According to recent polls, retired neurosurgeon Ben Carson has become Donald Trump’s main challenger in Iowa. The two are now tied with 23%. Trump and Carson need to win in Iowa if they want to stay in the race; they have no alternative path to the nomination. This is especially true because, from the looks of it, Ted Cruz is going to sweep the entire south. It could very well be that after a week into the primaries, the only people standing are Cruz, an establishment candidate (Jeb Bush or Marco Rubio) and the person who wins Iowa and possibly New Hampshire. That means: Carson or Trump.
That’s why it makes perfect sense for The Donald to go after Ben Carson now. In an interview with the Daily Caller, the billionaire businessman blasted the neurosurgeon for lacking the experience necessary to govern the country:
Asked by TheDC whether being a doctor provides the necessary experience to be president, Trump said while Carson is “a wonderful guy,” he thinks it would be “very tough” for someone who spent his life as a surgeon to handle the job.
The Donald explained:
I think it’s a very difficult situation that he’d be placed in. He’s really a friend of mine, I just think it’s a very difficult situation that he puts himself into, to have a doctor who wasn’t creating jobs and would have a nurse or maybe two nurses. It’s such a different world. I’ve created tens of thousands of jobs over the years.
Although Trump calls Carson his “friend,” this line attack is — of course — anything but friendly. He’s basically saying that Carson isn’t capable of being a good president. He has managed “a nurse, maybe two nurses,” which is a great insult, not in the least because Carson actually was his department’s head and therefore had far more people working below him. All doctors and all nurses were accountable to him. The Donald knows this as well, but such inconvenient facts don’t bother him; Carson is a threat and has to be taken out.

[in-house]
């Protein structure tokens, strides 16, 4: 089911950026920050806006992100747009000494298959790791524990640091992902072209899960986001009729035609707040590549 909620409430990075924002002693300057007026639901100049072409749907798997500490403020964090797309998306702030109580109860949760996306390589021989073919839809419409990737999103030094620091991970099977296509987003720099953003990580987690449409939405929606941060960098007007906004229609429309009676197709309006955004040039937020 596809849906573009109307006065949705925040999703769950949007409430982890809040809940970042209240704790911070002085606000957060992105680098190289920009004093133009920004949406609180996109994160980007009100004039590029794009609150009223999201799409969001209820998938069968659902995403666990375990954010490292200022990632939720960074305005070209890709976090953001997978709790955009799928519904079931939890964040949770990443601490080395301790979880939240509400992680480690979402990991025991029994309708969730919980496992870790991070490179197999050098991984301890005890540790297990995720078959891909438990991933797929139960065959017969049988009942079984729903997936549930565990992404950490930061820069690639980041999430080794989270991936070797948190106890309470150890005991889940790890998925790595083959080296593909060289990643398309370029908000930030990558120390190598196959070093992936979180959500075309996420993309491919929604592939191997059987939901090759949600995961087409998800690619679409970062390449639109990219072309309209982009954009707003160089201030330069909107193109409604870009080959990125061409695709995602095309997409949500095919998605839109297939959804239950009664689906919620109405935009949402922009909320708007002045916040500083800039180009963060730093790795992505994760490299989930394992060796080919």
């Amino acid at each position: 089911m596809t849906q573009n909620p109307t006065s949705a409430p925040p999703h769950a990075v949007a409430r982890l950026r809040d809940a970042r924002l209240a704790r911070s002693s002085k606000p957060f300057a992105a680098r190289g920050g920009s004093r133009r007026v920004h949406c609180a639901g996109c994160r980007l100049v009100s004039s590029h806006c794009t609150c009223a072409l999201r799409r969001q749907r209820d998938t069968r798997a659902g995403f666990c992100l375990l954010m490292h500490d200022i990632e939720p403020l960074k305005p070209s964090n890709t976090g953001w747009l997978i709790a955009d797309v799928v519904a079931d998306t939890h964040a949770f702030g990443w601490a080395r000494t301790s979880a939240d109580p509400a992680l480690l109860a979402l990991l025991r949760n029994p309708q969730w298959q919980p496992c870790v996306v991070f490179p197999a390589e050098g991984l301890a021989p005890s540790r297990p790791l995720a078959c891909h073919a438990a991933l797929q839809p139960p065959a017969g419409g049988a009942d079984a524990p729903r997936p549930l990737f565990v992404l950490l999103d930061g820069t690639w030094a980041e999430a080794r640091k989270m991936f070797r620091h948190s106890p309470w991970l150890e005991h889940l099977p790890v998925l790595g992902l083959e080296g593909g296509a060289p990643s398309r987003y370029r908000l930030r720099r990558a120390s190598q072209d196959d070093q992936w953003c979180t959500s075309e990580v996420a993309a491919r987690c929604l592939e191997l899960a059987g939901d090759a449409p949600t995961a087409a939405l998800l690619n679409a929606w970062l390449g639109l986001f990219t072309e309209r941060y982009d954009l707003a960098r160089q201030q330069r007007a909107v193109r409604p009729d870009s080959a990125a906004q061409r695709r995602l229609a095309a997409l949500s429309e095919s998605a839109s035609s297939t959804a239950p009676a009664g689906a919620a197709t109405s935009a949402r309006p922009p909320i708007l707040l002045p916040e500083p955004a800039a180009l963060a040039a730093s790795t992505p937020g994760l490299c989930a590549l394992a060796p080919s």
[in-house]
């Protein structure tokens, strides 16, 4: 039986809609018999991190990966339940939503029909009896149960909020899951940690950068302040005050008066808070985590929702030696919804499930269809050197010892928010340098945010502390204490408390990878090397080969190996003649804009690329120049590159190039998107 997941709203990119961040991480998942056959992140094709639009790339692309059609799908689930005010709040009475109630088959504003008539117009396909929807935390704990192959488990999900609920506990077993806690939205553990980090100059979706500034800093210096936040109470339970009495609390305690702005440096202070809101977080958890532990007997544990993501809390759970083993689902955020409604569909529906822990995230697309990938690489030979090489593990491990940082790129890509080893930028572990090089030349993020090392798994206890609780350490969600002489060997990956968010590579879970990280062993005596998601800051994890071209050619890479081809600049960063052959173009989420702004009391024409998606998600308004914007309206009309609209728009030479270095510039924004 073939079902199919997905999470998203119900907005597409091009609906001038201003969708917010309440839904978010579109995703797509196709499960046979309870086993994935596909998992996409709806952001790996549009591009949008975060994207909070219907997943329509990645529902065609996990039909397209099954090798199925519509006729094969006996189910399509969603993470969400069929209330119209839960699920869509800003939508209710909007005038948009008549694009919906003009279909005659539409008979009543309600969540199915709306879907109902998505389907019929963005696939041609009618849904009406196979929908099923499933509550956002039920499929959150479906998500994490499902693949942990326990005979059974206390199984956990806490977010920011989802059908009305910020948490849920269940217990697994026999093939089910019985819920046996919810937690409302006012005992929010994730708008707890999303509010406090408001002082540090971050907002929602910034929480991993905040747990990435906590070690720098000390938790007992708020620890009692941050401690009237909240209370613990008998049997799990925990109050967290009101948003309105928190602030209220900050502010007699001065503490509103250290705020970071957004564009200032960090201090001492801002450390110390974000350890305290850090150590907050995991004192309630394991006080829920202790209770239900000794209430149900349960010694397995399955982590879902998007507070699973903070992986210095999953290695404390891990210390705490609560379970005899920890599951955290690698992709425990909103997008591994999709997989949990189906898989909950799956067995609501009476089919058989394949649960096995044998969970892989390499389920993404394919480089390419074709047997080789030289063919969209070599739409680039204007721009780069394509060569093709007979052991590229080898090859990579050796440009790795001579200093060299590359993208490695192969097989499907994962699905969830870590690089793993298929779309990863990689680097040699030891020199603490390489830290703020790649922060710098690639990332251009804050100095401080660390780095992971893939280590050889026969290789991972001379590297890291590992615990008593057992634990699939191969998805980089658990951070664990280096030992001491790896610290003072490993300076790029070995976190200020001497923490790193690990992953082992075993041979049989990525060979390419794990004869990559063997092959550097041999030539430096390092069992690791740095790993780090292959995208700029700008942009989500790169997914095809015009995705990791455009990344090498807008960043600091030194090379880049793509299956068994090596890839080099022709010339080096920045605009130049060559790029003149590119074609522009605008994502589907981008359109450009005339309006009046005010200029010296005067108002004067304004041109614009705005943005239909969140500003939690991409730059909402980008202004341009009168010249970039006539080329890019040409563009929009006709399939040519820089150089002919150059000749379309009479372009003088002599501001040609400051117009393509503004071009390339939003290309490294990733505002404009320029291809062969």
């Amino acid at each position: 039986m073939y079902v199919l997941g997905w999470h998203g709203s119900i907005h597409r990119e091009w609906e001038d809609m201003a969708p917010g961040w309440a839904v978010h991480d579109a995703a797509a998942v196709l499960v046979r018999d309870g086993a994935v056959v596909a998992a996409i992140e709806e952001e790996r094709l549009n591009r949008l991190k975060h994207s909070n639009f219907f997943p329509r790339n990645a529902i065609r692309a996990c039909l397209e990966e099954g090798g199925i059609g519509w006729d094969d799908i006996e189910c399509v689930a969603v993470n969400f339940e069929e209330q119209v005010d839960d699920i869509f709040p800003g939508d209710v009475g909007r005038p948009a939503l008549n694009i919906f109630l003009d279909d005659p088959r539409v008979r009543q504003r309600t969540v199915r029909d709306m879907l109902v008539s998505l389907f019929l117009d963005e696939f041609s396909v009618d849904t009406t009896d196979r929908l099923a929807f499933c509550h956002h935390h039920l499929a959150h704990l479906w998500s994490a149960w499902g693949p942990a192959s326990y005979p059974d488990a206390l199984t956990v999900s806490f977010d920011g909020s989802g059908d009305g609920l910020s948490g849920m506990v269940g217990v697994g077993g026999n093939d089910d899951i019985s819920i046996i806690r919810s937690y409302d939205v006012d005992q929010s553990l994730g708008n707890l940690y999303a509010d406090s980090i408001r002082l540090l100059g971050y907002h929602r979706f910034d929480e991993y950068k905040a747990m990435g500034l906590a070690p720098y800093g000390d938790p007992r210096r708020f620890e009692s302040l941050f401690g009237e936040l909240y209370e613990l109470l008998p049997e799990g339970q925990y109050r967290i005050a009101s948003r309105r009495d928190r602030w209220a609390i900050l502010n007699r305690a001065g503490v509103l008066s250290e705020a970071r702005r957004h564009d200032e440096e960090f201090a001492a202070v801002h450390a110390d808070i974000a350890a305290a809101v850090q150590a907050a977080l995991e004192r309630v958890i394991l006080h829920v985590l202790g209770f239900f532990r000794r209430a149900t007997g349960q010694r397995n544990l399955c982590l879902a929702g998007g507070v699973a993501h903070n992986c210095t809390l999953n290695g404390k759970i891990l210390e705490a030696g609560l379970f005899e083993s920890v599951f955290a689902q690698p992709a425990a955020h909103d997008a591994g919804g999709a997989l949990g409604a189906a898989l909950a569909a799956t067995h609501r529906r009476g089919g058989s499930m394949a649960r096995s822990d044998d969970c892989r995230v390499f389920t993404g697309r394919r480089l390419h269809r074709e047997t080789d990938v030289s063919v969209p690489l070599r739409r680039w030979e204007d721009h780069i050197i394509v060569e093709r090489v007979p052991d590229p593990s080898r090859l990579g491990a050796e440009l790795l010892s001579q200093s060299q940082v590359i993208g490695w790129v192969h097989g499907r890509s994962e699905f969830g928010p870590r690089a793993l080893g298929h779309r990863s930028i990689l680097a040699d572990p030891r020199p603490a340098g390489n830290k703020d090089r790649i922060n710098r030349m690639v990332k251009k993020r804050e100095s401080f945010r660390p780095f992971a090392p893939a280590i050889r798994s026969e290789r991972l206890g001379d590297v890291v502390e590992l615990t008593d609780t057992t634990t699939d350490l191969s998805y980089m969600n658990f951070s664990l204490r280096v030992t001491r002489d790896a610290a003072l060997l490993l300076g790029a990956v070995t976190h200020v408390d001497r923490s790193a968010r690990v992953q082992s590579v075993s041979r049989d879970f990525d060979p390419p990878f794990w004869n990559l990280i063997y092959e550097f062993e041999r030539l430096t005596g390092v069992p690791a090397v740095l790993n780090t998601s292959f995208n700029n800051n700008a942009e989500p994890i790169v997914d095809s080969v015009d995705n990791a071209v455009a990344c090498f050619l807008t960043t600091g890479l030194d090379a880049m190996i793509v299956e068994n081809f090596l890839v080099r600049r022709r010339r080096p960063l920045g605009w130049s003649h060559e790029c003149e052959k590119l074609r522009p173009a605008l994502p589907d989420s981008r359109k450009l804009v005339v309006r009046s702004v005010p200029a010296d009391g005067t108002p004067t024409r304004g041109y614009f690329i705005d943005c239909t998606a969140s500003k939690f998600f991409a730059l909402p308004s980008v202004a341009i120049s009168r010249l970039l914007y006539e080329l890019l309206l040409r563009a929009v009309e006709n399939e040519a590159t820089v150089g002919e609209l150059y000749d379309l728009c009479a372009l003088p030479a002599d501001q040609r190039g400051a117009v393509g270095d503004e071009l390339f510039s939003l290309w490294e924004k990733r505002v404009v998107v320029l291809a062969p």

Remarkably, Trump still refuses to go after another possible challenger: Ted Cruz. In the past he suggested that Cruz might not be eligible because he was born in Canada, albeit to an American mother. He now does a u-turn and says that he no longer has such qualms:
It was never a big point for me, but I have watched other people question him, and the legal scholars have been satisfied.
The question, of course, is: why does Trump go after Carson, but not Cruz? Why does he leave Cruz alone? Better yet, why does he actually go to an anti-Iran deal rally organized by the senator from Texas, thereby basically endorsing him as a reliable conservative candidate?
The reason is, I believe, that Cruz is an absolute favorite of the conservative base. Even Trump supporters greatly respect him and hold him in high esteem. If Trump were to go after him, he’d risk losing their support; it’d be a clash between him and a rock-solid conservative. Considering his past statements (in support of single payer healthcare, for instance), that’s a battle he can’t possibly win. Besides, Cruz is a politician — a guy who’s been serving in Washington for a few years now. Trump isn’t angling for voters who care about political experience; he’s portraying himself as the ultimate outsider.
On the other hand, Ben Carson is basically going after the same kind of voters: members of the base who believe only an outsider can set things straight in Washington. That means Trump and Carson are rivaling each other for the same kind of voter. And yes, that means The Donald has to go after Carson when he gets too close. Especially when that’s happening in Iowa, a state Trump has to win if he wants to have any chance of becoming the Republican Party’s nominee.
That’s why I’m expecting some serious fireworks in the weeks to come. Carson and Trump will have to battle it out for the “outsider vote.” Only one of them can be left standing. The only question is who? The soft-spoken, but brilliant neurosurgeon, or the rude billionaire businessman?